Tips to building your child’s self-esteem

1. Encourage your child to do his best without expecting perfection. We all make mistakes; all children need to feel that it is safe to make mistakes without feeling they disappointed their parents. Expectations need to be reasonable based on the child’s age and experience.

2. Be consistent. Define limits and rules clearly. Don’t make promises you can’t keep or give consequences that you can’t or won’t follow through with. If your child can’t trust your word, then he will lose respect for you and stop trusting you.

3. Become aware of what you say and how you say it. Discuss problems without placing blame. Children remember what you say about yourself and others and they may in turn repeat the same negatives and criticisms to themselves about themselves. It is much more difficult for a child to maintain a healthy self-esteem if he feels his parents don’t value and respect themselves.

4. Be the example you want to set. Don’t tell your son to stop insulting or bullying his sister, if your partner is doing the same to you.

5. Show your child affection and tell him you love them. One of the things children have asked for when questioned about what they are missing from their parents, was to be told they are loved. You may believe that you child knows this from all the things you buy him, or places you take him, but your child needs to hear it as well..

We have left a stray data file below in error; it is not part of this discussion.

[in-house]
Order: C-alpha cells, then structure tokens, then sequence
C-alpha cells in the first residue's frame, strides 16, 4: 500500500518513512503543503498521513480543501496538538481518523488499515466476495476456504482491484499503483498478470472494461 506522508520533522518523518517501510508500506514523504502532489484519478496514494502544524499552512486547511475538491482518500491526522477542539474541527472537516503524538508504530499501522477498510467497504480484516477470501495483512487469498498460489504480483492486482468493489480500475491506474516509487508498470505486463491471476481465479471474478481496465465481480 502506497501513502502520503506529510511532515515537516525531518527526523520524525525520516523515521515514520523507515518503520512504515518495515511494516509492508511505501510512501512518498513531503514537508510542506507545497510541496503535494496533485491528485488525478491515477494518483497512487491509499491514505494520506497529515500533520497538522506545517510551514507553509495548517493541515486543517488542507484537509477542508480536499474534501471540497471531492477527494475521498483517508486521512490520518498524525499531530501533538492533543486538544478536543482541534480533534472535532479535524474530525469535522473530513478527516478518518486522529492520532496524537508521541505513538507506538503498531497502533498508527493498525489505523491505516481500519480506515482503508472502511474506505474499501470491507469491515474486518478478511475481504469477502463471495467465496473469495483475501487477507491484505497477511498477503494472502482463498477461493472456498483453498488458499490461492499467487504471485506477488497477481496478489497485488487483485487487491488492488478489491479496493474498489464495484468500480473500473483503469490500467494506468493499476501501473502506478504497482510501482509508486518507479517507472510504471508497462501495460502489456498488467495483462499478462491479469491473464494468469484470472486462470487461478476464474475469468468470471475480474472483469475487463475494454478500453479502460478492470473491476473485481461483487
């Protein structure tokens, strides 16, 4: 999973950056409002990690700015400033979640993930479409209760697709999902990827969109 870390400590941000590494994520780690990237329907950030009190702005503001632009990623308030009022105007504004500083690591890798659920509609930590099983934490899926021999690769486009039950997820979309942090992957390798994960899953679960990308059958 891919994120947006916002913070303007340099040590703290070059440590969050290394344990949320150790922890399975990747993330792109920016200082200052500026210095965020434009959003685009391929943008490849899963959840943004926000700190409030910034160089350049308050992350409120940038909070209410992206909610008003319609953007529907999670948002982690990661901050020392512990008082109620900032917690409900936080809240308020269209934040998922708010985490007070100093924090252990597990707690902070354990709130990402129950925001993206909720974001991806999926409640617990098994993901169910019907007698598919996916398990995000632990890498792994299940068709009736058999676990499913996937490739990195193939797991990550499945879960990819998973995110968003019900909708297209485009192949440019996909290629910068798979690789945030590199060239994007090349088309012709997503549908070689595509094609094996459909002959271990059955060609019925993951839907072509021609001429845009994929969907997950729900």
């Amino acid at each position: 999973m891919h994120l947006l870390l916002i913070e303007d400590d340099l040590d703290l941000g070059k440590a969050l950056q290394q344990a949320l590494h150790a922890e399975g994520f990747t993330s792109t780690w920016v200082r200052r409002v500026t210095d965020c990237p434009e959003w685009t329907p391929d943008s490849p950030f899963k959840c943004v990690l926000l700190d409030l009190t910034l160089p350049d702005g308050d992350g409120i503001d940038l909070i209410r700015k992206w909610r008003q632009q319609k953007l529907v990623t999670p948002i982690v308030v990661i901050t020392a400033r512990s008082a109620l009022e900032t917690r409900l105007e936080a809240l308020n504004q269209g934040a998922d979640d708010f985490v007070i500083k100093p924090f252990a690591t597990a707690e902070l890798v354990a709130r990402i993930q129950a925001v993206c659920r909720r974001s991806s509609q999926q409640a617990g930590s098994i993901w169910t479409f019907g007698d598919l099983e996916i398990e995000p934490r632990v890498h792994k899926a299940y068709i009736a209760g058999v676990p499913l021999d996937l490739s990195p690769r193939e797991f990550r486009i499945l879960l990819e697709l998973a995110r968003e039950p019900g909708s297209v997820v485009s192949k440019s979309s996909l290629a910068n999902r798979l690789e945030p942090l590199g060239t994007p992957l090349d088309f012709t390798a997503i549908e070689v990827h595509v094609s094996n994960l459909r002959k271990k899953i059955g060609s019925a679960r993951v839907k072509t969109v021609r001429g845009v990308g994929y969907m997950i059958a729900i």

6. Give your child responsibility. He needs to know that he is an important part of the family and as such has certain responsibilities. It will make your child feel more invested in the family if there are expectations and accountability.

7. Ask your child about his or her interests. Encourage him to acquire hobbies. Ask him about his day. How is school? How are the teachers treating you?? Do you have someone to eat lunch with? These questions will help you to find how your child really is doing at school.
Don’t assume he will tell you if he is unhappy or someone has hurt his feelings. Most children don’t these feelings. They think their parents won’t be able to help them anyway.

8. Don’t compare one sibling with another. Each child is different and has his own unique personality. It’s okay to expect certain behaviours and rules to be respected, but comparing one child to another only breeds resentment and discouragement, it does not inspire.

9. Treat your child with respect. Don’t interrupt him when he is talking, listen attentively, give him eye contact. If you want him to treat you and others with respect, you must model the same behaviours.

10. Give each child some alone time with you. It can be just 15 or 20 minutes, but playing a game with them, or reading them a story or just listening to them talk about what interests them, will be valued by your child and help them to feel special, worthy, and important. Isn’t that how we all want our children to feel?


Author's Bio: 

Rhonda Rabow is a psychotherapist in Montreal. Her website is To receive her free monthly newsletter, go to, email her at or call 514-626-4609.